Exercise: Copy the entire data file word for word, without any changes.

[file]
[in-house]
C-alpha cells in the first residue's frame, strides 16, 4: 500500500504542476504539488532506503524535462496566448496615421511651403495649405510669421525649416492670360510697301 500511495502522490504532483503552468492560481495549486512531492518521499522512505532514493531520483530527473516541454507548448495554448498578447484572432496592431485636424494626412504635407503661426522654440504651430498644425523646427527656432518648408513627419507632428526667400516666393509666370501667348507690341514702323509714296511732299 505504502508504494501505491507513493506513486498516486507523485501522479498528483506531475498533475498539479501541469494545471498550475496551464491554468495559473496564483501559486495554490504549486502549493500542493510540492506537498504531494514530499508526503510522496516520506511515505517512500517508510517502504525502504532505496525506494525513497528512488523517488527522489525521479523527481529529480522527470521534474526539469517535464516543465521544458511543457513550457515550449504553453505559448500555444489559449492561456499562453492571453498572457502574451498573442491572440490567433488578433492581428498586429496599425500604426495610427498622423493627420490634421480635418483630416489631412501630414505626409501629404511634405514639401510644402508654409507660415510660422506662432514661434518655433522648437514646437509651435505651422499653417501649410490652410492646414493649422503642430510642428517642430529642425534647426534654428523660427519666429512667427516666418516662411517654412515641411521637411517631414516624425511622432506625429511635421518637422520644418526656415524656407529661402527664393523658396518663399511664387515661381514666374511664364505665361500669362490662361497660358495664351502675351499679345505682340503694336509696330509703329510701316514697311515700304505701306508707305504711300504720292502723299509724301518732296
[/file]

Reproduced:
[in-house]
C-alpha cells in the first residue's frame, strides 16, 4: 500500500504542476504539488532506503524535462496566448496615421511651403495649405510669421525649416492670360510697301 500511495502522490504532483503552468492560481495549486512531492518521499522512505532514493531520483530527473516541454507548448495554448498578447484572432496592431485636424494626412504635407503661426522654440504651430498644425523646427527656432518648408513627419507632428526667400516666393509666370501667348507690341514702323509714296511732299 505504502508504494501505491507513493506513486498516486507523485501522479498528483506531475498533475498539479501541469494545471498550475496551464491554468495559473496564483501559486495554490504549486502549493500542493510540492506537498504531494514530499508526503510522496516520506511515505517512500517508510517502504525502504532505496525506494525513497528512488523517488527522489525521479523527481529529480522527470521534474526539469517535464516543465521544458511543457513550457515550449504553453505559448500555444489559449492561456499562453492571453498572457502574451498573442491572440490567433488578433492581428498586429496599425500604426495610427498622423493627420490634421480635418483630416489631412501630414505626409501629404511634405514639401510644402508654409507660415510660422506662432514661434518655433522648437514646437509651435505651422499653417501649410490652410492646414493649422503642430510642428517642430529642425534647426534654428523660427519666429512667427516666418516662411517654412515641411521637411517631414516624425511622432506625429511635421518637422520644418526656415524656407529661402527664393523658396518663399511664387515661381514666374511664364505665361500669362490662361497660358495664351502675351499679345505682340503694336509696330509703329510701316514697311515700304505701306508707305504711300504720292502723299509724301518732296